A transformative experience on tour led a young violinist to embrace a career in classical music and start a classical music podcast. WRTI's Susan Lewis has more on conductor Joshua Weilerstein, now artistic director of the Lausanne Chamber Orchestra in Switzerland and the founder of Sticky Notes: A Classical Music Podcast with more than 100 episodes.
Listen to Sticky Notes podcast on Apple iTunes here.
Conductor Joshua Weilerstein was preparing a concert in Norway when he got the last minute call, asking if he could fill in (and make his debut) at The Philadelphia Orchestra.
"It's a thrill!" he says, when we meet backstage at the Kimmel Center. "I did the concert in Oslo and just grabbed the score of Brahms 3 and started re-learning it again."
On March 31 at 1 PM on WRTI 90.1, listen to Joshua Weilerstein conduct The Philadelphia Orchestra in Brahms Symphony No. 3. The program also includes Caroline Shaw's Entr'acte, for String Orchestra, and Ricardo Morales playing Weber's Clarinet Concerto No. 2.
Growing up in a musical family (both parents are musicians and his sister Alisa has a solo cello career), he played violin but wasn't sure he wanted to make music a career, until he had an experience on tour to Panama and Guatemala with Boston's Youth Philharmonic Orchestra.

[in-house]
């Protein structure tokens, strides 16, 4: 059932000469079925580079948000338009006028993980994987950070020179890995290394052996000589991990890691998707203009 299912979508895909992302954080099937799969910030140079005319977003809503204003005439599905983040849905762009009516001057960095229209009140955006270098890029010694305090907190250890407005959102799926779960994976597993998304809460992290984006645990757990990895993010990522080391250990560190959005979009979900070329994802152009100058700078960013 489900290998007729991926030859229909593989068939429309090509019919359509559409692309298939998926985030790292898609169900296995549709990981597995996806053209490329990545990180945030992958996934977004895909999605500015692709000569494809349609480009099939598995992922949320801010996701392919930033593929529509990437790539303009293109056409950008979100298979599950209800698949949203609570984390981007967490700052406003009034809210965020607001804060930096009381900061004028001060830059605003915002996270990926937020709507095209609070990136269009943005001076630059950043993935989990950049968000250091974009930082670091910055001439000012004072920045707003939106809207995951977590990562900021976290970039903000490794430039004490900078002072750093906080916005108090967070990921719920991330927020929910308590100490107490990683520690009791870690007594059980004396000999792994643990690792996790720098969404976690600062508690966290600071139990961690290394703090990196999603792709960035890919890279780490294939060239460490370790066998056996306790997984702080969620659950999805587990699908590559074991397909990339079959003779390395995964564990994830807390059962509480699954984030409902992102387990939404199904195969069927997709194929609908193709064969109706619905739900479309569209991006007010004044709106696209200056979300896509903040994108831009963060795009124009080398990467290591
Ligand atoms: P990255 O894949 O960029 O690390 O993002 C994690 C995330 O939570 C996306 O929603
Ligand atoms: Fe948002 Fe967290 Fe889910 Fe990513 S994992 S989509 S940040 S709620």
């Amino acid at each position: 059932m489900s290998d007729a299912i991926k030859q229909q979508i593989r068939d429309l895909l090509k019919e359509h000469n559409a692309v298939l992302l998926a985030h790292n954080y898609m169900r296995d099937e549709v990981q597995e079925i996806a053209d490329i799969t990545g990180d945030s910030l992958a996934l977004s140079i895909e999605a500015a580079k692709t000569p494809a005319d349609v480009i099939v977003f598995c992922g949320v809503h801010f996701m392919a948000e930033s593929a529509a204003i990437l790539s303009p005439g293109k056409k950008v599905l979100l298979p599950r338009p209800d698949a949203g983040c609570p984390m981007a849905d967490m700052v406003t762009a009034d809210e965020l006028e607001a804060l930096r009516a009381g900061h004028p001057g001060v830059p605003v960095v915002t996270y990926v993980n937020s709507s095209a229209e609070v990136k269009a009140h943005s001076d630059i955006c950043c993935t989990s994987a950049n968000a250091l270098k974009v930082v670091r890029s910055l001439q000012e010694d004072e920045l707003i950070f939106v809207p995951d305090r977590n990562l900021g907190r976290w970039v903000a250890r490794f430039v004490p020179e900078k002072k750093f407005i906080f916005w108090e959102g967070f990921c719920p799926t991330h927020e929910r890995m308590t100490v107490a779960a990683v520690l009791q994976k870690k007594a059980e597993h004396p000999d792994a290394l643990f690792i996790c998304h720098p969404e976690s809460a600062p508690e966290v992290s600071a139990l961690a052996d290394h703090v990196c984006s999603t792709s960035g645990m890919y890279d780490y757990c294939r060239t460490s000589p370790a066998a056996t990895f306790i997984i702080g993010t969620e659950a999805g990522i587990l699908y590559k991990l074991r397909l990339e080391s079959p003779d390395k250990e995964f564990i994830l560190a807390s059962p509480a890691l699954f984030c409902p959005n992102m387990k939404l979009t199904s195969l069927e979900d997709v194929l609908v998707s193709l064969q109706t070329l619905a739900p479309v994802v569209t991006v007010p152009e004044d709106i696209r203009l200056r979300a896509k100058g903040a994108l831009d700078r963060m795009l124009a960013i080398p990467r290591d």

"We played for thousands of kids that had never seen a symphony orchestra before. and the light bulb went on."
He began conducting in his late teens, won First Prize and Audience Prize at the 2009 Malko Competition for Young Conductors in Copenhagen, and in 2011 was appointed assistant conductor of the New York Philharmonic.
Now, he's leads the Lausanne Chamber Orchestra in Switzerland, guest conducts, and has created Sticky Notes: The Classical Music Podcast.
The podcast is in the spirit of Leonard Bernstein. "I thought, if he was alive, he would be doing something with all of the technology that we have available to us now, and podcasts are such the rage. In commuting and traveling, I spend my life listening to podcasts in airports and on planes."
Sticky Notes features interviews and stories, and covers subjects from music history to leadership issues to thought pieces such as "Ten things to change about classical concerts." It's all driven by a passion sparked years ago on that tour.
"The podcast is an outgrowth of that experience from, 16 years ago now, realizing if the light bulb goes on, you can create real joy for that person. And also in the interest, the lifelong interest in the music. "